When someone abuses amphetamines, whether they’re taking methamphetamines (meth) or abusing prescription medication, they’re endangering their physical and mental health. Because of the drugs’ addictive properties, amphetamine withdrawal can be quite risky without medical supervision. Professional amphetamine addiction treatment ensures patients make it through withdrawal safely, helping prepare them for the next steps in recovery.

How Can Meth Addiction Affect the Body?

Amphetamines work as stimulants to the central nervous system. They speed up the body and brain, making people more alert and focused. Doctors sometimes prescribe amphetamines like Adderall for attention-deficit hyperactivity disorder, narcolepsy, and other conditions. Under the right conditions, this is not a problem. Unfortunately, it isn’t always that way.

Though prescribed amphetamines are safe when used correctly, people can abuse them by taking more than the recommended dose. Methamphetamines, drugs that are chemically similar to amphetamines but illegal, have strong potential for abuse and meth addiction.

After prolonged use, amphetamines can change the way the brain works. The brain becomes unable to function properly without amphetamines, which means the body can’t function properly either. When someone who’s been using meth or other amphetamine substances stops taking them abruptly, their brain and body won’t be able to adjust. This results in painful withdrawal symptoms.

When Do Amphetamine Users Suffer Withdrawal Symptoms?

The timeline, severity, and duration of amphetamine withdrawal symptoms vary from person to person, depending on factors like their gender and weight, the length of time they’ve been using amphetamines, and any other drugs they use.

Typically, however, amphetamine withdrawal comes in three phases.

The first phase, known as the “crash,” can start within 36 hours of a person’s last dose. Crashes may last one to two days, with symptoms like cravings, depression, increased appetite, and increased need for sleep.

The second phase can last anywhere from a week to several weeks. Symptoms grow to include muscle pain, fatigue, mood swings, and trouble sleeping.

The third phase can last up to a year. Not everyone suffers amphetamine withdrawal symptoms longer than the first few weeks. Long-term amphetamine users and people who use multiple drugs are more likely to have extended symptoms, which can include chronic depression and anxiety.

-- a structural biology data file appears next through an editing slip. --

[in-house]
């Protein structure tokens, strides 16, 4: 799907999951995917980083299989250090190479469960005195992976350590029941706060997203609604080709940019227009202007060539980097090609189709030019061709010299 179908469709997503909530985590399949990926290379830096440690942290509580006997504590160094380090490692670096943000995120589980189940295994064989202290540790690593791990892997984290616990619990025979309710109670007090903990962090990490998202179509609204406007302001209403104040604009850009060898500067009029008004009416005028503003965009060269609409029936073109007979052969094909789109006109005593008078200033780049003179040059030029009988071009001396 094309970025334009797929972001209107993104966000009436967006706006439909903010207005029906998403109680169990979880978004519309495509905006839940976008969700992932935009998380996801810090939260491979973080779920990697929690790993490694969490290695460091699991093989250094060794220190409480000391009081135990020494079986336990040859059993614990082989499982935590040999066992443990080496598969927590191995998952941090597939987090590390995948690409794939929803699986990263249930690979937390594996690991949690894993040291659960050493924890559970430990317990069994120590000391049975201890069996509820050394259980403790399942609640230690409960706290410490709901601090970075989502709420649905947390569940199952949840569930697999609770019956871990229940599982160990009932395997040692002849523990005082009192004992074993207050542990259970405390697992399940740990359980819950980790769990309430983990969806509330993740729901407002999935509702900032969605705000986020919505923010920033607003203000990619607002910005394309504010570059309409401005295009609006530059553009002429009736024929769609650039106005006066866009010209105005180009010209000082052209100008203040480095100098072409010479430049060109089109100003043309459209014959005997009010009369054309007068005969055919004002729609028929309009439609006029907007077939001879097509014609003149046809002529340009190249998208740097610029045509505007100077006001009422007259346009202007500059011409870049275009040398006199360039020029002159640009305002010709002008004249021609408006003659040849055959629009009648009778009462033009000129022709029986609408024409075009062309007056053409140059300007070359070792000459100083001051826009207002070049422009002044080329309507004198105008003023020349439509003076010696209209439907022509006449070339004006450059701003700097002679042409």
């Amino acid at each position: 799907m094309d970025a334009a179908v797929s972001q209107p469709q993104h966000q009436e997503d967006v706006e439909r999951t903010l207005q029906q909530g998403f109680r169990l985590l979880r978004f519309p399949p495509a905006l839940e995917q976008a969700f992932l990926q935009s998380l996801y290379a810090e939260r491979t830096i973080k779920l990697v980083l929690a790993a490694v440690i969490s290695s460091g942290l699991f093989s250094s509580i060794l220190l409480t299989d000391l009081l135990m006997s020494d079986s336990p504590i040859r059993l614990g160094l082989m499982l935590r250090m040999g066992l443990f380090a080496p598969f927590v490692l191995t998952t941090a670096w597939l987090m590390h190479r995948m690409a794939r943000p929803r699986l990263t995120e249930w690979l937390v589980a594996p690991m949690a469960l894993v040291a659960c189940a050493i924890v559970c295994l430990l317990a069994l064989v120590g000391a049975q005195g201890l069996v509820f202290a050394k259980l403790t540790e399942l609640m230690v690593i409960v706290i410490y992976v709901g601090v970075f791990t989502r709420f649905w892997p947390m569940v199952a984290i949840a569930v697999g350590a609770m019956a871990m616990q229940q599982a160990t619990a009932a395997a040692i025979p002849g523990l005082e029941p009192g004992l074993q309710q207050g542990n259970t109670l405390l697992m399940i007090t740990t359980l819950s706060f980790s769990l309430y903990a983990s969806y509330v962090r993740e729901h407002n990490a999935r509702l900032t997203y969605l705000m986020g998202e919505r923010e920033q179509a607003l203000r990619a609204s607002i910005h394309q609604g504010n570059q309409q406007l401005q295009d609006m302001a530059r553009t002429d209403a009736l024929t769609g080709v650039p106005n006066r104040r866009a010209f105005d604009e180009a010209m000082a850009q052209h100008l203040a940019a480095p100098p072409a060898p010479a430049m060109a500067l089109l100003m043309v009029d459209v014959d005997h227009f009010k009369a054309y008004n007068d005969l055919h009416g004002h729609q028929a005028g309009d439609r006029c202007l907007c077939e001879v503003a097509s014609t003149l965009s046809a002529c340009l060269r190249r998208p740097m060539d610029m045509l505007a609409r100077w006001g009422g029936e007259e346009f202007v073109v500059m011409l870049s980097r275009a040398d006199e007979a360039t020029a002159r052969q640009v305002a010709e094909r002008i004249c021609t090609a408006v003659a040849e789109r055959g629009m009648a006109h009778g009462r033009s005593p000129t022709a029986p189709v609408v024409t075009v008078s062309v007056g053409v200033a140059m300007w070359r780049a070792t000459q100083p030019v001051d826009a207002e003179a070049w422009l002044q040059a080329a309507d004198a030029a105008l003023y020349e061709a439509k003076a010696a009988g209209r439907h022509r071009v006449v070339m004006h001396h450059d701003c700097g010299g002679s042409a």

Physical Signs of Amphetamine Withdrawal

Withdrawal from meth addiction and other amphetamines doesn’t usually come with dangerous physical symptoms. However, people will endure some physical discomfort during amphetamine withdrawal, such as:

  • Fatigue and sleep problems
  • Bodily twitches
  • Nonspecific aches and pains
  • Slowed movements
  • Increased appetite

Rarer but severe withdrawal dangers include irregular heartbeats, seizures, and brain bleeds.

Behavioral Signs of Amphetamine Withdrawal

Compared to physical symptoms, psychological symptoms tend to be more common and prolonged in amphetamine users going through withdrawal. This is because of the way amphetamines affect brain chemistry and perception.

Especially in the third phase of withdrawal, people may experience:

  • Difficulty with focus and concentration
  • Depression and inability to experience pleasure
  • Impaired short-term memory
  • Hypersomnia or increased sleepiness

In some cases, people may experience severe depression and suicidal ideation as a result of amphetamine withdrawal.

Safe Detox at Springfield Wellness Center

A medical detox facility is the safest place to begin withdrawal from amphetamines and prepare for the long work of recovery. At Springfield Wellness Center, our trained medical staff offers supervised detox from stimulants, including amphetamines.

Our doctors tailor treatment plans to the patient’s unique needs. Anxiety and depression treatment is available to get people through the psychological and emotional effects of withdrawal. Springfield Wellness Center’s cutting-edge BR+NAD® therapy can help restore and repair brain cells that have been harmed by drug use. Contact us at 844.334.4727 or online to start your recovery or the recovery of a loved one.